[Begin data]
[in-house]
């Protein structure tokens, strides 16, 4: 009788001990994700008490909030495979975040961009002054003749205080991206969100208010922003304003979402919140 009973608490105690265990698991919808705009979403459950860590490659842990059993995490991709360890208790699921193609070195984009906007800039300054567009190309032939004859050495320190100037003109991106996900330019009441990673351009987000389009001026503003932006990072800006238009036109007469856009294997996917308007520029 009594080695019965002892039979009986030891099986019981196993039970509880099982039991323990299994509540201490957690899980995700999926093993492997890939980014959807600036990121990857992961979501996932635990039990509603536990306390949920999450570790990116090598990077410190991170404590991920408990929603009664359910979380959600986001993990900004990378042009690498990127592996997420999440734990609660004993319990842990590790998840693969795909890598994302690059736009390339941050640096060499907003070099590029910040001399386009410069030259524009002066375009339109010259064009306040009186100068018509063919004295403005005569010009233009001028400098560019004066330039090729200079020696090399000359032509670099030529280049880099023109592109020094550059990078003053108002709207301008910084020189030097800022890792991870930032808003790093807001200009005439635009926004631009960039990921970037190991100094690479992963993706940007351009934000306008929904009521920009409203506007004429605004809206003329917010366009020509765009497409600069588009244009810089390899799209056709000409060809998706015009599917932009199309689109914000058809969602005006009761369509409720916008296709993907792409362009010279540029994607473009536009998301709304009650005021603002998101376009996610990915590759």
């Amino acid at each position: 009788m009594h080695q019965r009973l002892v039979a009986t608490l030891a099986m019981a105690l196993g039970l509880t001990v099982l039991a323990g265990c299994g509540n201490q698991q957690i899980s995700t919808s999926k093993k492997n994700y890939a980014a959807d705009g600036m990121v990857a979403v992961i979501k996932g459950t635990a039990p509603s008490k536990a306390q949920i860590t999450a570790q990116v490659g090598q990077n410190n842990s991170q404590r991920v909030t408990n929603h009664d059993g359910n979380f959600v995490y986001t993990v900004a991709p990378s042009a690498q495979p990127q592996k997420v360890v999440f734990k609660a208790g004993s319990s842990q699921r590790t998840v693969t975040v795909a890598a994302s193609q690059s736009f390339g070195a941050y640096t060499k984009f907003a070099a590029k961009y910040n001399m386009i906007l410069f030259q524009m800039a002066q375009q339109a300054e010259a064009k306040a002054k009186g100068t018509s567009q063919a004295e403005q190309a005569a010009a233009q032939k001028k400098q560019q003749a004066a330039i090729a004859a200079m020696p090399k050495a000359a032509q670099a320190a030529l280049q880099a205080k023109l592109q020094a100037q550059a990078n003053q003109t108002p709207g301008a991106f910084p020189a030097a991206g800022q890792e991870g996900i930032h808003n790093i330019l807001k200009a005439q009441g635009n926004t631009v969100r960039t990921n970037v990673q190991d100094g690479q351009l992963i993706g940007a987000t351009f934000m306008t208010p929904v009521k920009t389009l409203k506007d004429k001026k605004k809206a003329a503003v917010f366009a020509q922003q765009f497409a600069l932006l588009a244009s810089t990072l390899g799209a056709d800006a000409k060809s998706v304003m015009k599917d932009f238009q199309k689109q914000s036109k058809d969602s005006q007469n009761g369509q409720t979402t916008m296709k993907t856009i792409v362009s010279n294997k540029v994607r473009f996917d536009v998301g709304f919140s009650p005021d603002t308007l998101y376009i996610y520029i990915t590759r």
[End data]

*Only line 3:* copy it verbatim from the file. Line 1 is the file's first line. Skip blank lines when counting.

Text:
């Amino acid at each position: 009788m009594h080695q019965r009973l002892v039979a009986t608490l030891a099986m019981a105690l196993g039970l509880t001990v099982l039991a323990g265990c299994g509540n201490q698991q957690i899980s995700t919808s999926k093993k492997n994700y890939a980014a959807d705009g600036m990121v990857a979403v992961i979501k996932g459950t635990a039990p509603s008490k536990a306390q949920i860590t999450a570790q990116v490659g090598q990077n410190n842990s991170q404590r991920v909030t408990n929603h009664d059993g359910n979380f959600v995490y986001t993990v900004a991709p990378s042009a690498q495979p990127q592996k997420v360890v999440f734990k609660a208790g004993s319990s842990q699921r590790t998840v693969t975040v795909a890598a994302s193609q690059s736009f390339g070195a941050y640096t060499k984009f907003a070099a590029k961009y910040n001399m386009i906007l410069f030259q524009m800039a002066q375009q339109a300054e010259a064009k306040a002054k009186g100068t018509s567009q063919a004295e403005q190309a005569a010009a233009q032939k001028k400098q560019q003749a004066a330039i090729a004859a200079m020696p090399k050495a000359a032509q670099a320190a030529l280049q880099a205080k023109l592109q020094a100037q550059a990078n003053q003109t108002p709207g301008a991106f910084p020189a030097a991206g800022q890792e991870g996900i930032h808003n790093i330019l807001k200009a005439q009441g635009n926004t631009v969100r960039t990921n970037v990673q190991d100094g690479q351009l992963i993706g940007a987000t351009f934000m306008t208010p929904v009521k920009t389009l409203k506007d004429k001026k605004k809206a003329a503003v917010f366009a020509q922003q765009f497409a600069l932006l588009a244009s810089t990072l390899g799209a056709d800006a000409k060809s998706v304003m015009k599917d932009f238009q199309k689109q914000s036109k058809d969602s005006q007469n009761g369509q409720t979402t916008m296709k993907t856009i792409v362009s010279n294997k540029v994607r473009f996917d536009v998301g709304f919140s009650p005021d603002t308007l998101y376009i996610y520029i990915t590759r």